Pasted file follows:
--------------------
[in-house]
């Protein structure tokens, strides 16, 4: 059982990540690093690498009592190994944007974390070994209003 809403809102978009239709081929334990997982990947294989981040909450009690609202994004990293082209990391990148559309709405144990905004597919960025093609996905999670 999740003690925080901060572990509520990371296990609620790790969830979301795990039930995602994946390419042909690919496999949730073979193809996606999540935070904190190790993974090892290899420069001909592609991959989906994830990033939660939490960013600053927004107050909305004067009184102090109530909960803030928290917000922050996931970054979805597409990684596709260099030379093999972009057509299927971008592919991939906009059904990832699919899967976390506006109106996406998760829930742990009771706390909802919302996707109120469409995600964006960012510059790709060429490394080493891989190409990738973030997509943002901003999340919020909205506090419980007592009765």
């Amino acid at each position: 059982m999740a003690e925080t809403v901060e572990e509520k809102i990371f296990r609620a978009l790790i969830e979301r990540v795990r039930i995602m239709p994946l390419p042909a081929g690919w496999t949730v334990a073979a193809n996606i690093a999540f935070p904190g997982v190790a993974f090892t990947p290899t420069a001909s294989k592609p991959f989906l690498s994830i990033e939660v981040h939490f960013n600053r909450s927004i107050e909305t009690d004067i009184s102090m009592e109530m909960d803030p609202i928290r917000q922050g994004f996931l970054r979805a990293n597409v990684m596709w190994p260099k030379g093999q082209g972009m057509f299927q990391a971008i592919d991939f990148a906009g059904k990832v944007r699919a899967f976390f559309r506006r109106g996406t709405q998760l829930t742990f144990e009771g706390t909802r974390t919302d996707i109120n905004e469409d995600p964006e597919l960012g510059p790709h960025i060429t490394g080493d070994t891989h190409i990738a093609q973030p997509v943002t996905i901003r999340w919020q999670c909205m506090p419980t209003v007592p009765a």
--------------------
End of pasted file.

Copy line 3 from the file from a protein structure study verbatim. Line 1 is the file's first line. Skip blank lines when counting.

């Amino acid at each position: 059982m999740a003690e925080t809403v901060e572990e509520k809102i990371f296990r609620a978009l790790i969830e979301r990540v795990r039930i995602m239709p994946l390419p042909a081929g690919w496999t949730v334990a073979a193809n996606i690093a999540f935070p904190g997982v190790a993974f090892t990947p290899t420069a001909s294989k592609p991959f989906l690498s994830i990033e939660v981040h939490f960013n600053r909450s927004i107050e909305t009690d004067i009184s102090m009592e109530m909960d803030p609202i928290r917000q922050g994004f996931l970054r979805a990293n597409v990684m596709w190994p260099k030379g093999q082209g972009m057509f299927q990391a971008i592919d991939f990148a906009g059904k990832v944007r699919a899967f976390f559309r506006r109106g996406t709405q998760l829930t742990f144990e009771g706390t909802r974390t919302d996707i109120n905004e469409d995600p964006e597919l960012g510059p790709h960025i060429t490394g080493d070994t891989h190409i990738a093609q973030p997509v943002t996905i901003r999340w919020q999670c909205m506090p419980t209003v007592p009765a």